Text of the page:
RPM Sketch Help needed

Arduino Mega 2560
Hall effect sensor: Honeywell 103SR13A-1, 3 wires, ground, power and signal (unipolar)
One magnet: one revolution is one signal, South side facing sensor
Small LED on breadboard to blink with Hall Effect signal (so I can tell signal is being sent)
Adafruit DS1307 RTC
Adafruit standard 4X20 LCD with Adafruit i2c backpack

LCD displays the following;

Time: displayed correctly

RPM: first displays 62 briefly, then 132 briefly, then 662…after ±10 seconds of 662, keeping the magnet rotating on drill the display shows 662 ±80% of time and 132 ±20% of time. 132 is the correct RPM. When drill removed the display reads 062 if 662 was last reading or 052 if 132 was last reading.

Here is my sketch:

  // include the library code:
  #include <Wire.h>
  #include "RTClib.h"
  #include <LiquidCrystal.h>
  LiquidCrystal lcd(0);
  RTC_DS1307 rtc;

  volatile byte half_revolutions;
  unsigned int rpm;
  unsigned long timeold;
  float lastmillis;
 //pinmode(5, INPUT, PULLUP);Fishing
  void setup() 
   lcd.begin(20, 4);
   attachInterrupt(5,rpm_fun, RISING);//Initialize the intterrupt pin (Arduino Mega pin 18)
   half_revolutions = 0;
   rpm = 0;
   timeold = 0;

  void loop() 
  DateTime now = rtc.now();
  lcd.setCursor(15, 0);
  lcd.print(now.hour(), DEC);
  lcd.print(now.minute(), DEC);

   //if (half_revolutions >= 20)//this is the problem
     //rpm = (float(30*1000/(millis() - timeold)*half_revolutions)); //fishing
     rpm = 30*1000/(millis() - timeold)*half_revolutions;
     //rpm = ((millis() - timeold)*1000); // Fishing
     timeold = millis();
     half_revolutions = 0;
     lcd.setCursor(10, 2);
     lcd.print("RPM ");
   void rpm_fun()


Attached is a representation of physical layout, schematic and Fritzing pictorial.

Of course I am very very inexperienced in both C++ and electronics, so sorry if my error(s) are super obvious.

I’ve tried dozens of resistor combinations to no avail and tried many variations on the sketch also to no avail.

Thanks in advance for any and all suggestions.

Jan 14 Fritzing.pdf (332 KB)

  1. Don’t put a Serial.println() in the ISR.
  2. Draw " " over the display area before displaying a new number.
  3. Update the display less often. If you update frequently then half_revolutions and millis()-timeold will both be small integers and produce imprecise results. Update only when millis()-timeold > 500.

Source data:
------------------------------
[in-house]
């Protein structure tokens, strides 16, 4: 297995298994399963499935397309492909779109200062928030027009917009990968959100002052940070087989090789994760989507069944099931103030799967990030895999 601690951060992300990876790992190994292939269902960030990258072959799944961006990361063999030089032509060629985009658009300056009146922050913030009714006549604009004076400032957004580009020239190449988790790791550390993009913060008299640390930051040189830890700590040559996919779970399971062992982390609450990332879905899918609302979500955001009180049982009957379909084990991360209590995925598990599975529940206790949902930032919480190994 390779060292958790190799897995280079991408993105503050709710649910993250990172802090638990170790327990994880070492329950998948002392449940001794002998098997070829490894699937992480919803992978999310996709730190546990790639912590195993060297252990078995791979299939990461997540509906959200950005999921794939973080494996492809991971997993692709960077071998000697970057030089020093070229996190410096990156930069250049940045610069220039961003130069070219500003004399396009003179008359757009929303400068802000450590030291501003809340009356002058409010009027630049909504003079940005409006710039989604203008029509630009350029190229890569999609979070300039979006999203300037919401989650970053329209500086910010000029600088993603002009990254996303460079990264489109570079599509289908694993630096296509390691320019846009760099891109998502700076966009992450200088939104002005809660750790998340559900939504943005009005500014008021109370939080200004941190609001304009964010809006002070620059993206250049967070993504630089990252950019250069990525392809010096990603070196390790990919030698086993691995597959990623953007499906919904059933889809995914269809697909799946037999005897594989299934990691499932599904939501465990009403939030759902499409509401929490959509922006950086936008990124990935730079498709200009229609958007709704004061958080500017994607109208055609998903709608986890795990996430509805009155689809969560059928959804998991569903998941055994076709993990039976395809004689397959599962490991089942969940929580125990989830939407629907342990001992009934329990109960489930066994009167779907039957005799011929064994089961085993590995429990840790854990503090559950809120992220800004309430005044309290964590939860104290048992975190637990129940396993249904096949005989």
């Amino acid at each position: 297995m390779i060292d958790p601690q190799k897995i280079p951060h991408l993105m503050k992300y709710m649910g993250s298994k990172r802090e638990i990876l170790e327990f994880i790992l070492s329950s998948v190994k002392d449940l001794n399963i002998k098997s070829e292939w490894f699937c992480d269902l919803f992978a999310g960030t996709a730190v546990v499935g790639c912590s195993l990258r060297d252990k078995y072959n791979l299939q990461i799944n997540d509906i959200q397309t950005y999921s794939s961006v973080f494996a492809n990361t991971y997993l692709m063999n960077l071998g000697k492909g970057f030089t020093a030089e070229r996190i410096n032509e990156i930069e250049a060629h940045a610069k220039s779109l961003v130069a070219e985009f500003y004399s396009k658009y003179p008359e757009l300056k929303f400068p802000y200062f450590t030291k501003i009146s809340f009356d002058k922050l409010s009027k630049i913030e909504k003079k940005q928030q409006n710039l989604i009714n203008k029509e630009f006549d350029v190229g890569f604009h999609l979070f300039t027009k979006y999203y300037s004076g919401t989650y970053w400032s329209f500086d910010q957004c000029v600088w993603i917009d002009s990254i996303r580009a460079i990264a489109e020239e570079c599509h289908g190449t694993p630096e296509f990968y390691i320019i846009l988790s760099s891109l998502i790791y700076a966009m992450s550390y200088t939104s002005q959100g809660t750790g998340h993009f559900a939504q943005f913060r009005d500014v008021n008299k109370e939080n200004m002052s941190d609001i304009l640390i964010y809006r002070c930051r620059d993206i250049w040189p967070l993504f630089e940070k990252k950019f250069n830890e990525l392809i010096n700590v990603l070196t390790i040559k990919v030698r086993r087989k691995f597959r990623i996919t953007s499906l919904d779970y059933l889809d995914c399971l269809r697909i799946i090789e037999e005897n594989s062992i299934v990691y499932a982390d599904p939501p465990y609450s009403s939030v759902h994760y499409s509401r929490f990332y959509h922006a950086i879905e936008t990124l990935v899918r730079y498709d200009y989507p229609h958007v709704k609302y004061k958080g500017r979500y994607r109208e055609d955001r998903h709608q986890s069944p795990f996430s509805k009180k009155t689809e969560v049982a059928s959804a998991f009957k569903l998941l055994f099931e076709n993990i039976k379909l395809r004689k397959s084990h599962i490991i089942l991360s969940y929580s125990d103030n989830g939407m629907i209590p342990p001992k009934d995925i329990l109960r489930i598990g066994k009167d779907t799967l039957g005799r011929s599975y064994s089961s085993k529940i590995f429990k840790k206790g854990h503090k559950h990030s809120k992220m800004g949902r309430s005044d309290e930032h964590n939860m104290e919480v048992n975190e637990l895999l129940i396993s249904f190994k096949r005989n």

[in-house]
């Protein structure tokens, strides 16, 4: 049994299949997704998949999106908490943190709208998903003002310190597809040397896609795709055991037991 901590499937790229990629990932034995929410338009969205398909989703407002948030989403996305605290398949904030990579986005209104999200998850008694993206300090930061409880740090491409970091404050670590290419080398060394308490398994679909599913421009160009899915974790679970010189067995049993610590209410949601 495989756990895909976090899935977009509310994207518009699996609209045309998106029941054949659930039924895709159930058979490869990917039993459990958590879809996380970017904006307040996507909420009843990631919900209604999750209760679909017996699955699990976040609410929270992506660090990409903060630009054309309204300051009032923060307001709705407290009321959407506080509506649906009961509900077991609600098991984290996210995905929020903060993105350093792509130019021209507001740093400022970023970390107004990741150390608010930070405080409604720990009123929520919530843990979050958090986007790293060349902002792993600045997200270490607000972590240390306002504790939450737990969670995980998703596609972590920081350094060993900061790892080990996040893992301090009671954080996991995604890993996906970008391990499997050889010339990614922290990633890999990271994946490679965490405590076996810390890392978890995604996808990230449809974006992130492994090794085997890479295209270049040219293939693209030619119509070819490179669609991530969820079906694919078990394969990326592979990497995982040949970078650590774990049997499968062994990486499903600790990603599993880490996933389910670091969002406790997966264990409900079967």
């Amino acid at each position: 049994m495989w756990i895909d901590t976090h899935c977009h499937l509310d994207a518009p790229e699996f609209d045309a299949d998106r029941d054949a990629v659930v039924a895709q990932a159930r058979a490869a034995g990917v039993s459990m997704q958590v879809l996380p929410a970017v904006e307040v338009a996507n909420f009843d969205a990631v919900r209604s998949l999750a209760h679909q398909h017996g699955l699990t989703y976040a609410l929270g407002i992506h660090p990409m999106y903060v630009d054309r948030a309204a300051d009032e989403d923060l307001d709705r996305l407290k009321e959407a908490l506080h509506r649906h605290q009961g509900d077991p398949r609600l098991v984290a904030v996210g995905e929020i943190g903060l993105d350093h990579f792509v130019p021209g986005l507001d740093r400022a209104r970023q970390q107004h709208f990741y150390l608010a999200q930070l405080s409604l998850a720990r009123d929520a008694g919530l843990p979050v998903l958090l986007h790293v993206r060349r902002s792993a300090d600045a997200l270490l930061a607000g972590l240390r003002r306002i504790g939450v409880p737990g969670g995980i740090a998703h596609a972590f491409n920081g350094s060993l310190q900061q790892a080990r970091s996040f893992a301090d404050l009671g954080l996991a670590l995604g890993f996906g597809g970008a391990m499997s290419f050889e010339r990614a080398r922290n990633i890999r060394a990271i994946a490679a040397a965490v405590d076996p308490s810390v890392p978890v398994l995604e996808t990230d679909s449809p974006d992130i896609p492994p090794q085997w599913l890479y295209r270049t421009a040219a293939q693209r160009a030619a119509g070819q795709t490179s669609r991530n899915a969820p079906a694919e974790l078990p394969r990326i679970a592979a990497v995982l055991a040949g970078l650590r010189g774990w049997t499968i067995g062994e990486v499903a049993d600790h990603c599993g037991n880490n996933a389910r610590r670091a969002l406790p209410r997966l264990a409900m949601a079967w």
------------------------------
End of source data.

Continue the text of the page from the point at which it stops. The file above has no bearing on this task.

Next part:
Thanks for the prompt reply, but I'm afraid your response is a case of "pearls before swine"...I am a farmer and you need to type a little slower, please...lol...

I don't understand what is meant by display area nor where/how to put " " over it.

Likewise I don't understand how to change the time between display updates.

Do to my near total lack of programming ability, if you could post examples of the corrected code you referenced I would be very grateful.


johnwasser is referencing a few examples which are found in the arduino IDE itself. If you open a sketch, at the top you will see the "file" tab, in the drop down menu you will see examples, click digital, then click blinkwithoutdelay. It shows you how to use "time" in milliseconds to perform tasks depending on the amount of millis(time) that has passed. If you search the forum you will find a plethora of examples using millis(). It is quite useful and doesn't block other functions/actions from happening as delay() does.

When printing to an lcd or serial monitor, as johnwasser mentioned, repeatedly updating can cause erroneous data to be displayed. What he suggests is something like this...

int displayRPM()

int displayinterval = 500;
startmillis = millis();

if(endmillis - startmillis >= 500)
serial.println("    ");

endmillis = millis()


when you print (" "), it basically prints empty space, instead of possibly wrong data. Using millis(), you determine what the startmillis(start time) is, subtract it from endmillis(stop time) and compare the result to displayinterval.



Thanks for the info and help....will check it out in the morning.

This lack of knowledge sure makes this arduino business frustrating!

Good thing I have "stick-to-it-tivness"

Thanks again